Caldecott Community Timeline

Cartwright Gardens (1911-1917)

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In the year nineteen hundred and eleven a small Nursery School had a room on the second floor of an eighteenth century terraced London house in a street off the Euston Road; this was Cartwright Gardens, in the Borough of St.Pancras. Number twenty-six is still there and the old crescent, although shabby and decayed, probably looks much as it did when the twelve small children first went there in the Autumn of that year: they were the nucleus of what was to become the Caldecott Community.
Read more 1911-1917

Charlton Court (1917-1924)

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Charlton Court was Elizabethan; a beautiful house with great distinctive Tudor chimneys. It had fine grounds, a farm, stable-block, kitchen garden and a paddock. It stood on high ground above the Kentish Weald surrounded by cultivated country with hop gardens, fields and oak copses that were messed each year with spring flowers: here was space and air and light undreamed of by those young Londoners.

At the start there were forty children, the oldest about twelve, and the youngest eighteen months.
Read more 1917-1924

Goff's Oak (1924-1932)

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Another great change was now ahead of the Community. Charlton Court was itself part of a larger property and when the owner died the whole estate, including Charlton, was sold up by the new owners and the Community had to leave.

Again, then, the problem arose, where were they to go and would the Community have to end.

Leila Rendel must then have gone off on the second of her treks in looking for a new home for the Community. One was eventually found at Cuffley, a village in Hertfordshire. The house had the rather curious name of Goff's Oak: it was reasonably spacious and had grounds and a kitchen garden and farm buildings. This was the first of many moves to be experienced by Roma Easton and she remembers it as a “dreary place, exchanging as it did, the green fields of Kent for cinder paths, glasshouses and smuts, but it was better than having no Community and we were thankful."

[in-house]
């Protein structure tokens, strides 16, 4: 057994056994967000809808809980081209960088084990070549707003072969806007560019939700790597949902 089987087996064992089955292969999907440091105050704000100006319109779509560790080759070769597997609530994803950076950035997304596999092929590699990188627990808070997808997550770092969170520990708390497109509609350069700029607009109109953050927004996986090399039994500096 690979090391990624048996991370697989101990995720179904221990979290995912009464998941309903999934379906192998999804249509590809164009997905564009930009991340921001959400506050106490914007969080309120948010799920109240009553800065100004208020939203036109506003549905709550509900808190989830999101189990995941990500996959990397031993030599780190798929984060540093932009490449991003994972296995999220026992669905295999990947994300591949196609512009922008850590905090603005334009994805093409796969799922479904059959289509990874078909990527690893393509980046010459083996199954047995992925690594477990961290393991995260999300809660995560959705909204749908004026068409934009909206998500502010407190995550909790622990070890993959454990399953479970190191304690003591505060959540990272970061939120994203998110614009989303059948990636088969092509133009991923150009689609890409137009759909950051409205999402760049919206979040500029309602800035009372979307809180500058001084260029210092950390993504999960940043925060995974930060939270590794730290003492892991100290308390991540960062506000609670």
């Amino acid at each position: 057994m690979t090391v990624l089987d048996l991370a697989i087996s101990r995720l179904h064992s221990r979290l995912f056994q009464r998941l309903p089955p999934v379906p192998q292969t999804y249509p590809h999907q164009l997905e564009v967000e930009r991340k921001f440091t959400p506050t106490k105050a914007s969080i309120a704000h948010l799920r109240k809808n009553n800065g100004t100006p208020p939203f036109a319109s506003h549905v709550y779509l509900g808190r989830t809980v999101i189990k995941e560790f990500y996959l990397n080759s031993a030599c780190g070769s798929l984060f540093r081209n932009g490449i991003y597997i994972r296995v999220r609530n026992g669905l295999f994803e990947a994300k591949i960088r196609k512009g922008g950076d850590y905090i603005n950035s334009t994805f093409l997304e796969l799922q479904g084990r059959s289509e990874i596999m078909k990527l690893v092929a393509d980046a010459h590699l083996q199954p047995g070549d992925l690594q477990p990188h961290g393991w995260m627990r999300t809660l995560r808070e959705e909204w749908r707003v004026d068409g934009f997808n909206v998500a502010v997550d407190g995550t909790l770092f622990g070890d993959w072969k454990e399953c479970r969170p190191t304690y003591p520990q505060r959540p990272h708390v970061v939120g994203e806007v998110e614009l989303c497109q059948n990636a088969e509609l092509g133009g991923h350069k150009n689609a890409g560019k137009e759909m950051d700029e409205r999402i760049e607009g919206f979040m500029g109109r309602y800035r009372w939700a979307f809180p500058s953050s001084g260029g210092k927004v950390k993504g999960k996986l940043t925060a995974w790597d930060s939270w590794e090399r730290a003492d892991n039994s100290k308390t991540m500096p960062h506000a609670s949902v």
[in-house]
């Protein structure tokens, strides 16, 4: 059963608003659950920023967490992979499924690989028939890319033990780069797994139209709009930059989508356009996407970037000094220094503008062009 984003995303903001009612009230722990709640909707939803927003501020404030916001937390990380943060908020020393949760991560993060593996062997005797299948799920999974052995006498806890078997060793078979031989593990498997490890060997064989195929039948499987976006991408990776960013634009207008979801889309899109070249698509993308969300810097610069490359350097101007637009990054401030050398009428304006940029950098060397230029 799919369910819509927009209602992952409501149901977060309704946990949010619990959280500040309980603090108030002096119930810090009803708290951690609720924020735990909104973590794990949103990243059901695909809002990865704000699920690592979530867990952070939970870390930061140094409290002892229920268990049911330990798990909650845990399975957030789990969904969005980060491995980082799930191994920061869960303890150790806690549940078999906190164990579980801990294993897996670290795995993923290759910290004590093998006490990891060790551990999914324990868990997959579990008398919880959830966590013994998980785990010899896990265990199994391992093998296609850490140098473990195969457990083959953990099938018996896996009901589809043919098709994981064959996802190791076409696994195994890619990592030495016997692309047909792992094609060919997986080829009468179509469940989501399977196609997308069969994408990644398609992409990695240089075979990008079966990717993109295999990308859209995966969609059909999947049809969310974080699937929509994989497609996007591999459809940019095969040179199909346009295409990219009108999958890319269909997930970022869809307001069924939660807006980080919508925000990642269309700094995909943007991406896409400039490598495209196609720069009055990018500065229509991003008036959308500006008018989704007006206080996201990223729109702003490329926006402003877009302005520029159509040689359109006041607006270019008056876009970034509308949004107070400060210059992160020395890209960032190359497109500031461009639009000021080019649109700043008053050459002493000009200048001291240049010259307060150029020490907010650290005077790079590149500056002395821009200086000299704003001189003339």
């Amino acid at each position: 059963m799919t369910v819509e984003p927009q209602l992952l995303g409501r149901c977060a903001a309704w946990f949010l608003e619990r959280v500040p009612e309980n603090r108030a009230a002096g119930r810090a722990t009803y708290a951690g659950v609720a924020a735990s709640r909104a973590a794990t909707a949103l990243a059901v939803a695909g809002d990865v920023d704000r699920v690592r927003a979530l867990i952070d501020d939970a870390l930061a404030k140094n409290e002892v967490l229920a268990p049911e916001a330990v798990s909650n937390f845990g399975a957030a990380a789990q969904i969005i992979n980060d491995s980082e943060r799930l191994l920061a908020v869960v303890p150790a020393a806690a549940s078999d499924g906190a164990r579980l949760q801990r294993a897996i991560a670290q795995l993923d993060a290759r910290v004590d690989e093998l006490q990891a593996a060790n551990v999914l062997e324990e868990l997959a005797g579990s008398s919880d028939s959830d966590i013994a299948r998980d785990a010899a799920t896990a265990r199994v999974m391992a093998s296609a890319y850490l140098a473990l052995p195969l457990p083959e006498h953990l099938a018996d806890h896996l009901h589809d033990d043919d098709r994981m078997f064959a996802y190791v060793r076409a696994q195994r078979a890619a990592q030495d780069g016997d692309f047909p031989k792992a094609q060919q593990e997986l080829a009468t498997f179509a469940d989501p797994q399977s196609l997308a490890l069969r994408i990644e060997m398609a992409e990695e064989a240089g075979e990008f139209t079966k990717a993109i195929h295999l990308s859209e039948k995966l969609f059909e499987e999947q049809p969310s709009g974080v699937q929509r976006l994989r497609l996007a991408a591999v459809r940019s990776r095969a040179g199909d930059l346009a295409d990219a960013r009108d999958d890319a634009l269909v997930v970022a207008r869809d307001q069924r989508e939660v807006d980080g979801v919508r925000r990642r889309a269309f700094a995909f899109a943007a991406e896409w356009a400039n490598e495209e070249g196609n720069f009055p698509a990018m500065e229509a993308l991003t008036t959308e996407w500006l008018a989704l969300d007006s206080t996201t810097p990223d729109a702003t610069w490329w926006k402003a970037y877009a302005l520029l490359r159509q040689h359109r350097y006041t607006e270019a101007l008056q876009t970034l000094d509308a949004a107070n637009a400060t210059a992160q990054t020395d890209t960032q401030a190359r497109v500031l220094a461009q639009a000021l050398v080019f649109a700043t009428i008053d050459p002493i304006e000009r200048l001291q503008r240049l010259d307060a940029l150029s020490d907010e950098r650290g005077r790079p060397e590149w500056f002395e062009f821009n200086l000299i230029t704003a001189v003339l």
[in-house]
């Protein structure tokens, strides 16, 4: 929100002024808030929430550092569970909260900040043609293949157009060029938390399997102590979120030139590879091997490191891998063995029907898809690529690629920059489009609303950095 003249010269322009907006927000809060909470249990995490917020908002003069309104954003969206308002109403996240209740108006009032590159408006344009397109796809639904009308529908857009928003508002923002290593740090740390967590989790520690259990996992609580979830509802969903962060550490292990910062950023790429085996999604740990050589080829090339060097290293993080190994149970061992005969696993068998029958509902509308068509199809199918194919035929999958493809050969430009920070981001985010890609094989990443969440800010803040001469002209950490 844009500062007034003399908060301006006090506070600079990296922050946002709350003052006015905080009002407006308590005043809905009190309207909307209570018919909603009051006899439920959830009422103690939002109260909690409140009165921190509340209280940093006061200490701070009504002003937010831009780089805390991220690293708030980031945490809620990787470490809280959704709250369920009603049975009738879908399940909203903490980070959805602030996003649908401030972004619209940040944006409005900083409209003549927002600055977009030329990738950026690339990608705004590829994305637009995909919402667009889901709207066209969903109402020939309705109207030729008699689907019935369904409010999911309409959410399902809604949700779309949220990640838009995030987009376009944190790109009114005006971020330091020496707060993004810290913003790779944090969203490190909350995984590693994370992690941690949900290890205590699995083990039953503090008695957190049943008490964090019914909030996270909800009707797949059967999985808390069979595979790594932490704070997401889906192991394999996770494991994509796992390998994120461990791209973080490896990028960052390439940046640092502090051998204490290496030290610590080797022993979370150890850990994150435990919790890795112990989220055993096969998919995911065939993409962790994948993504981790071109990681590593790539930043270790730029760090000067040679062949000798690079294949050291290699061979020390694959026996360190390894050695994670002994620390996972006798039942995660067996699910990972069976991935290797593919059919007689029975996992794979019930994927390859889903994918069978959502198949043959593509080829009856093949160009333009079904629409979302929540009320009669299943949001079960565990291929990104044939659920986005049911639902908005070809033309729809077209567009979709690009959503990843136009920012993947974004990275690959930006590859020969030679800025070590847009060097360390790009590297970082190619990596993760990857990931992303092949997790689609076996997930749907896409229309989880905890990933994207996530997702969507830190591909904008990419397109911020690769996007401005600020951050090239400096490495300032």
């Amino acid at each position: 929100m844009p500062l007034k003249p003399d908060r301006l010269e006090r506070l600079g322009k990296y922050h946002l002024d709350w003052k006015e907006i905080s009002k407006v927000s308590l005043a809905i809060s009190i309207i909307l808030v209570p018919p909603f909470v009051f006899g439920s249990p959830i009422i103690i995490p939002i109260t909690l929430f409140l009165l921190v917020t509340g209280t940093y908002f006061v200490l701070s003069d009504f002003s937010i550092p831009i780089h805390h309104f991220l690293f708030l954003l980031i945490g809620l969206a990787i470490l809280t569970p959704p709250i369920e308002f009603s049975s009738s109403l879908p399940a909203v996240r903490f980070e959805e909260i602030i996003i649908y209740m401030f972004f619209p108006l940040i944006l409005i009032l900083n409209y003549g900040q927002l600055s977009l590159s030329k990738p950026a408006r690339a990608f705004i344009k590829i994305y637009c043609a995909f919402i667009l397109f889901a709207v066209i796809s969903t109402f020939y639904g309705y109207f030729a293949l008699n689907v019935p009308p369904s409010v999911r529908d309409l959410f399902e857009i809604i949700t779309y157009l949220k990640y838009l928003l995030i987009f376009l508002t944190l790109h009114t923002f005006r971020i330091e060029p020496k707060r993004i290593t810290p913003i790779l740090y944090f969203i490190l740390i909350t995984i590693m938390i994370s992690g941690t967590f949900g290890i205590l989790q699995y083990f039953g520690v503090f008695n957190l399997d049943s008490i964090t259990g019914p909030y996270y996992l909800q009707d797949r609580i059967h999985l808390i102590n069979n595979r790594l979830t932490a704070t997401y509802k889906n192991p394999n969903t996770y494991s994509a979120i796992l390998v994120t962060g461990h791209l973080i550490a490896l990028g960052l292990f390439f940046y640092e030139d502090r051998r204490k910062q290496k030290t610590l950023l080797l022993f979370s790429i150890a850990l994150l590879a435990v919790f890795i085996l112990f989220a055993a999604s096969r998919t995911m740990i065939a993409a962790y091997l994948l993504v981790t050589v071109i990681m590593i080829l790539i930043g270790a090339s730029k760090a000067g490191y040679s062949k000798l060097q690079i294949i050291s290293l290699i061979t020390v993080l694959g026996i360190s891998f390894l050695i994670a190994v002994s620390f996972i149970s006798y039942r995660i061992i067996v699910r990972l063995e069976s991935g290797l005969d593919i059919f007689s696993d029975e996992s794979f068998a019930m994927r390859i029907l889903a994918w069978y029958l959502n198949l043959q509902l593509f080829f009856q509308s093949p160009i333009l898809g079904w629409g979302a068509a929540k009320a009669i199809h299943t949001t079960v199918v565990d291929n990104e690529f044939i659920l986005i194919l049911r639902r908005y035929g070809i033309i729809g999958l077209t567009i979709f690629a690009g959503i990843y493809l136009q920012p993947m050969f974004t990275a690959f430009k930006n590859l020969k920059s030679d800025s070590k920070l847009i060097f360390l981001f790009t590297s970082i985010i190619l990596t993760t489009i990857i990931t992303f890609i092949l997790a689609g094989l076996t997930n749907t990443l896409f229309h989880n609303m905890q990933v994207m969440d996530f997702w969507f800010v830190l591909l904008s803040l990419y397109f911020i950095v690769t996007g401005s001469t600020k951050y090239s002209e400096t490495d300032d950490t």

Read more 1924-1932

The Mote (1932-1940)

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I first arrived one wintry February afternoon in 1936. The Community was then housed in The Mote; a huge imposing late Georgian mansion standing firmly and solidly in the middle of many acres of park-land, whose western boundaries touched the outskirts of Maidstone. There was a fine view to the south, open park and magnificent trees to a distant lake. I was not to know then that every blade of grass, speck of gravel on the drives, and shape and size of every tree and bush would become as familiar to me as the shoes I walked in.
Read more 1932-1940

St. Peter's Hall, Oxford (December 1940 - January 1941)

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This refuge had been found at such incredibly short notice, through the good offices of Mary Stocks, who was a cousin of Miss Leila, and of course knew her very well. Mary Stock's daughter, Helen, was at the time too, on the staff of the Community. It was fortunately still the vacation, so St. Peter's Hall was empty.
Read more 1940-1941

Hyde House (1941-1947)

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Imagine yourself one black January night in 1941 driving a small car packed to the roof with luggage and possessions across what appeared to be a wild desolate heath with the wind screaming and moaning like some terrible lost spirit rocking the oar backwards and forwards and the rain lashing the windows. Helen Stocks and I were on our way to Hyde House in the middle of Egdon Heath, in Dorset.

Undaunted and indomitable, Miss Leila, driving yet again up and down England with her Secretary, had at last found a resting-place for the Community.

Read more 1941-1947

Mersham-le-Hatch (1947-2000)

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The move from Dorset back to Kent took place in August of 1947 and the Christmas Term of that year was a momentous one; the first in yet another new house - the Community's fourth.

Mersham-le-Hatch was beautiful: built in 1760 by Robert Adam in the small Georgian bricks which had weathered to that inimitable warm terra-cotta. It was spacious with two long wings on either side of the main building. It was originally two-storied but in late Victorian times the top attics had been opened up, windows put in and the rooms were presumably used for the huge number of servants who kept the house going: I believe at one time there were thirty in all. They were no doubt necessary as there was no water upstairs and all the coal for the fires had to be carried up over sixty stairs.

Read more 1947-2000